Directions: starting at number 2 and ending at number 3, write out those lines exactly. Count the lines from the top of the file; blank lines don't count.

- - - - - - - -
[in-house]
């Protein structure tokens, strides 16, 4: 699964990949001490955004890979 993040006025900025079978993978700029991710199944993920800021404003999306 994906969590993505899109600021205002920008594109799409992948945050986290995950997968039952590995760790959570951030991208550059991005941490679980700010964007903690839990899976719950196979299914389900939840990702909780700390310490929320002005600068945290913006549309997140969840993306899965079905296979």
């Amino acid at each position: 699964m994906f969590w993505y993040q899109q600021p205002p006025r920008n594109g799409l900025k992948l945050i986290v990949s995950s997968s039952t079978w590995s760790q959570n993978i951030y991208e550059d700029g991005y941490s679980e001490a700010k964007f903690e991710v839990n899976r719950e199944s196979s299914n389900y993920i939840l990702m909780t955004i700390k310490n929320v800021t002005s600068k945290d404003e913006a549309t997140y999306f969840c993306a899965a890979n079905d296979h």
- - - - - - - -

């Protein structure tokens, strides 16, 4: 699964990949001490955004890979 993040006025900025079978993978700029991710199944993920800021404003999306 994906969590993505899109600021205002920008594109799409992948945050986290995950997968039952590995760790959570951030991208550059991005941490679980700010964007903690839990899976719950196979299914389900939840990702909780700390310490929320002005600068945290913006549309997140969840993306899965079905296979």
């Amino acid at each position: 699964m994906f969590w993505y993040q899109q600021p205002p006025r920008n594109g799409l900025k992948l945050i986290v990949s995950s997968s039952t079978w590995s760790q959570n993978i951030y991208e550059d700029g991005y941490s679980e001490a700010k964007f903690e991710v839990n899976r719950e199944s196979s299914n389900y993920i939840l990702m909780t955004i700390k310490n929320v800021t002005s600068k945290d404003e913006a549309t997140y999306f969840c993306a899965a890979n079905d296979h």